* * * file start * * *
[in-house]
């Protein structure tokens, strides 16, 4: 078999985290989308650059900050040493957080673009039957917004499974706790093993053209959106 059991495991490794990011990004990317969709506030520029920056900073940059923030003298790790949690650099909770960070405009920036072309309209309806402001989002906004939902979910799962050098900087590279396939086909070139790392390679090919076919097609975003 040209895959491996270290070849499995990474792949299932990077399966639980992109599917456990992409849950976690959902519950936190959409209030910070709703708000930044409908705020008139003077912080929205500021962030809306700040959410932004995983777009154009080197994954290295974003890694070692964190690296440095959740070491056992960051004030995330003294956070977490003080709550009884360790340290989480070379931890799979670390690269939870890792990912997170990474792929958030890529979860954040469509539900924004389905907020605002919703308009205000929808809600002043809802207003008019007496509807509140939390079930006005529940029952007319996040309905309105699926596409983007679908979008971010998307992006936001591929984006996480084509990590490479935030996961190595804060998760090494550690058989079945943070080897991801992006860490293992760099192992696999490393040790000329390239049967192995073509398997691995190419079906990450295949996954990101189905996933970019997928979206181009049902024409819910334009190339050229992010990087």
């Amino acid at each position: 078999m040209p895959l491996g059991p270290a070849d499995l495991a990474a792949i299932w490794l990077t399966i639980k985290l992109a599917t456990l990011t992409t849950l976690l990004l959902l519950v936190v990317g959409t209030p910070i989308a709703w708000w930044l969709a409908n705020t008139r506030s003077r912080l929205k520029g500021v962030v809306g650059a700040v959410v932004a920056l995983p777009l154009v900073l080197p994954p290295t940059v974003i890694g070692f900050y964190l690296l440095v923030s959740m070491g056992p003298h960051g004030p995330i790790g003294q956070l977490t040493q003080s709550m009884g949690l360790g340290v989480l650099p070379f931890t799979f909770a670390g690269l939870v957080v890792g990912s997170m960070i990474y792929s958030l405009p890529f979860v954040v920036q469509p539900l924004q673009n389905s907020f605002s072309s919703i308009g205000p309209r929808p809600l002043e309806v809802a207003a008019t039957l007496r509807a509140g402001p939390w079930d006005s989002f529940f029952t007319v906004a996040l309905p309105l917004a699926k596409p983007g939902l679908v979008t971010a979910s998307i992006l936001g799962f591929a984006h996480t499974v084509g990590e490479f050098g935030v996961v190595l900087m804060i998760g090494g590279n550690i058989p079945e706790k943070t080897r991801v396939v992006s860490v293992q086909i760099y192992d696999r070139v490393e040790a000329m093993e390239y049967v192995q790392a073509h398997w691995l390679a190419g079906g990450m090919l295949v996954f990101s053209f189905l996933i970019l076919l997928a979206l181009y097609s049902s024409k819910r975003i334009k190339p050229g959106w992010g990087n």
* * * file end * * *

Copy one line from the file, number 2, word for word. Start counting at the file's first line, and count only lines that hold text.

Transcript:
């Protein structure tokens, strides 16, 4: 078999985290989308650059900050040493957080673009039957917004499974706790093993053209959106 059991495991490794990011990004990317969709506030520029920056900073940059923030003298790790949690650099909770960070405009920036072309309209309806402001989002906004939902979910799962050098900087590279396939086909070139790392390679090919076919097609975003 040209895959491996270290070849499995990474792949299932990077399966639980992109599917456990992409849950976690959902519950936190959409209030910070709703708000930044409908705020008139003077912080929205500021962030809306700040959410932004995983777009154009080197994954290295974003890694070692964190690296440095959740070491056992960051004030995330003294956070977490003080709550009884360790340290989480070379931890799979670390690269939870890792990912997170990474792929958030890529979860954040469509539900924004389905907020605002919703308009205000929808809600002043809802207003008019007496509807509140939390079930006005529940029952007319996040309905309105699926596409983007679908979008971010998307992006936001591929984006996480084509990590490479935030996961190595804060998760090494550690058989079945943070080897991801992006860490293992760099192992696999490393040790000329390239049967192995073509398997691995190419079906990450295949996954990101189905996933970019997928979206181009049902024409819910334009190339050229992010990087």